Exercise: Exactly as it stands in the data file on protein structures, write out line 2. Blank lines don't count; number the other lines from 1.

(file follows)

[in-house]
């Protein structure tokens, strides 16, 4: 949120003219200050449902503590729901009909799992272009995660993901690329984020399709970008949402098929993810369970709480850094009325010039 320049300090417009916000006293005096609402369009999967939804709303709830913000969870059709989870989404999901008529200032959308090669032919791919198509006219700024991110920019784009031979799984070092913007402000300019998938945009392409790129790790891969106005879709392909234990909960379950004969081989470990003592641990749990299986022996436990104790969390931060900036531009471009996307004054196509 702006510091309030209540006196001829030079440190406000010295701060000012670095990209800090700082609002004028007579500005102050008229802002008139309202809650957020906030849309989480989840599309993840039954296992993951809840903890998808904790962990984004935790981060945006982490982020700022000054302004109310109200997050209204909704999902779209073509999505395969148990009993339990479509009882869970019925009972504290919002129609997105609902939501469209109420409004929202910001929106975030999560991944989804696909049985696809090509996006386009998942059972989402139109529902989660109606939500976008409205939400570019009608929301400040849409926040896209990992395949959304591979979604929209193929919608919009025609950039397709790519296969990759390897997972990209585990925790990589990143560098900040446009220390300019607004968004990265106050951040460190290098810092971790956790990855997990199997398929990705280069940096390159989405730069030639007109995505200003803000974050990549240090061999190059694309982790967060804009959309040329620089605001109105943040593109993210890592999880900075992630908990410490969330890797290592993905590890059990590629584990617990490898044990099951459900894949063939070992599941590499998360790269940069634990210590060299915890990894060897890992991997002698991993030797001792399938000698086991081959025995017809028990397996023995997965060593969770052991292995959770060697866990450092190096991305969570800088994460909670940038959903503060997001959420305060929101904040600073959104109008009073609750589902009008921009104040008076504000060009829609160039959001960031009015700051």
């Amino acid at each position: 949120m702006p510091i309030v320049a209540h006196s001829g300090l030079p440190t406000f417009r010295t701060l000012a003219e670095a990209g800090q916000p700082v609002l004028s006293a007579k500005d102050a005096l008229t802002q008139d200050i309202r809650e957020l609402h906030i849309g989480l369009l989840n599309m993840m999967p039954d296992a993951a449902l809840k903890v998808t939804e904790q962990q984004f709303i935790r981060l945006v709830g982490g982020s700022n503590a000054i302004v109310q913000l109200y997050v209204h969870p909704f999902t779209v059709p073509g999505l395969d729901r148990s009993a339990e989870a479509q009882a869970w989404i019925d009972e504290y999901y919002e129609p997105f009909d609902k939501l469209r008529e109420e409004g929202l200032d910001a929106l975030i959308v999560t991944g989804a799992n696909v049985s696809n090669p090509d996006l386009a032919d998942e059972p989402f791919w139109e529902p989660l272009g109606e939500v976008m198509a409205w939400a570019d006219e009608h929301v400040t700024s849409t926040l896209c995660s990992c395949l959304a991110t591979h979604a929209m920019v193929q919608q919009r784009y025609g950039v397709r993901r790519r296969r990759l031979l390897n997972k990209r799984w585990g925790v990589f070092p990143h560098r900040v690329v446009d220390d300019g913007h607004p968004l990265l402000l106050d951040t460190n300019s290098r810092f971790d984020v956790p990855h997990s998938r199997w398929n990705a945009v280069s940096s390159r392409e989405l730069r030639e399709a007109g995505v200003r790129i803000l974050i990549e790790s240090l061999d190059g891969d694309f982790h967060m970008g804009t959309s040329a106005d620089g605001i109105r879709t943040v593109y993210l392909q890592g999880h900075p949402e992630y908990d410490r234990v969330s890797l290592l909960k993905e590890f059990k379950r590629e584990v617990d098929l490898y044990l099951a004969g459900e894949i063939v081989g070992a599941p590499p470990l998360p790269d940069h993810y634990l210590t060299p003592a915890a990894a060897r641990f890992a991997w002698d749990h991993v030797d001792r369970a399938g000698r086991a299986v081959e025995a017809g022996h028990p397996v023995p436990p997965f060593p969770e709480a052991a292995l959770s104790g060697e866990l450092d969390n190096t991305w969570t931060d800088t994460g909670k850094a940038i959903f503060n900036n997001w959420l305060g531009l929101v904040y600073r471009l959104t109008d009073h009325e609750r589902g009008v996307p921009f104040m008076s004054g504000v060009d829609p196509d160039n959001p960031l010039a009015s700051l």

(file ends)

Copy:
């Protein structure tokens, strides 16, 4: 949120003219200050449902503590729901009909799992272009995660993901690329984020399709970008949402098929993810369970709480850094009325010039 320049300090417009916000006293005096609402369009999967939804709303709830913000969870059709989870989404999901008529200032959308090669032919791919198509006219700024991110920019784009031979799984070092913007402000300019998938945009392409790129790790891969106005879709392909234990909960379950004969081989470990003592641990749990299986022996436990104790969390931060900036531009471009996307004054196509 702006510091309030209540006196001829030079440190406000010295701060000012670095990209800090700082609002004028007579500005102050008229802002008139309202809650957020906030849309989480989840599309993840039954296992993951809840903890998808904790962990984004935790981060945006982490982020700022000054302004109310109200997050209204909704999902779209073509999505395969148990009993339990479509009882869970019925009972504290919002129609997105609902939501469209109420409004929202910001929106975030999560991944989804696909049985696809090509996006386009998942059972989402139109529902989660109606939500976008409205939400570019009608929301400040849409926040896209990992395949959304591979979604929209193929919608919009025609950039397709790519296969990759390897997972990209585990925790990589990143560098900040446009220390300019607004968004990265106050951040460190290098810092971790956790990855997990199997398929990705280069940096390159989405730069030639007109995505200003803000974050990549240090061999190059694309982790967060804009959309040329620089605001109105943040593109993210890592999880900075992630908990410490969330890797290592993905590890059990590629584990617990490898044990099951459900894949063939070992599941590499998360790269940069634990210590060299915890990894060897890992991997002698991993030797001792399938000698086991081959025995017809028990397996023995997965060593969770052991292995959770060697866990450092190096991305969570800088994460909670940038959903503060997001959420305060929101904040600073959104109008009073609750589902009008921009104040008076504000060009829609160039959001960031009015700051």